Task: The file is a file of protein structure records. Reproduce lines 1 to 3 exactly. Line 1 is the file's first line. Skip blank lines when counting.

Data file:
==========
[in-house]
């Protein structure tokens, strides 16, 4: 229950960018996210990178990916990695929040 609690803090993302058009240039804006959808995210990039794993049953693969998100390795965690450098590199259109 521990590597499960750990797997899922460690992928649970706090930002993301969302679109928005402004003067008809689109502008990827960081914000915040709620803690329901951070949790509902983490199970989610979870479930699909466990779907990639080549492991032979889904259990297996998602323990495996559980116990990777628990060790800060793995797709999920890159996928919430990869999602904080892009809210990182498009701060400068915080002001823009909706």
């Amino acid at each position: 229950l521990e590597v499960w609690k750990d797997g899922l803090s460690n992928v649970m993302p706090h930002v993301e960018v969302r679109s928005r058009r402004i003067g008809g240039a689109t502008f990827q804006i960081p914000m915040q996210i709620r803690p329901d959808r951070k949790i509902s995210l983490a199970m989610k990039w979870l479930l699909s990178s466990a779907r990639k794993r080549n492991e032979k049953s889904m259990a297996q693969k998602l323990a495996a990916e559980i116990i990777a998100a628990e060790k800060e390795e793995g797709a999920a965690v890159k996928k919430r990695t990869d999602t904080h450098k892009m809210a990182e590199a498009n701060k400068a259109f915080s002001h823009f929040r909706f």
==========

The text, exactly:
[in-house]
């Protein structure tokens, strides 16, 4: 229950960018996210990178990916990695929040 609690803090993302058009240039804006959808995210990039794993049953693969998100390795965690450098590199259109 521990590597499960750990797997899922460690992928649970706090930002993301969302679109928005402004003067008809689109502008990827960081914000915040709620803690329901951070949790509902983490199970989610979870479930699909466990779907990639080549492991032979889904259990297996998602323990495996559980116990990777628990060790800060793995797709999920890159996928919430990869999602904080892009809210990182498009701060400068915080002001823009909706």
């Amino acid at each position: 229950l521990e590597v499960w609690k750990d797997g899922l803090s460690n992928v649970m993302p706090h930002v993301e960018v969302r679109s928005r058009r402004i003067g008809g240039a689109t502008f990827q804006i960081p914000m915040q996210i709620r803690p329901d959808r951070k949790i509902s995210l983490a199970m989610k990039w979870l479930l699909s990178s466990a779907r990639k794993r080549n492991e032979k049953s889904m259990a297996q693969k998602l323990a495996a990916e559980i116990i990777a998100a628990e060790k800060e390795e793995g797709a999920a965690v890159k996928k919430r990695t990869d999602t904080h450098k892009m809210a990182e590199a498009n701060k400068a259109f915080s002001h823009f929040r909706f």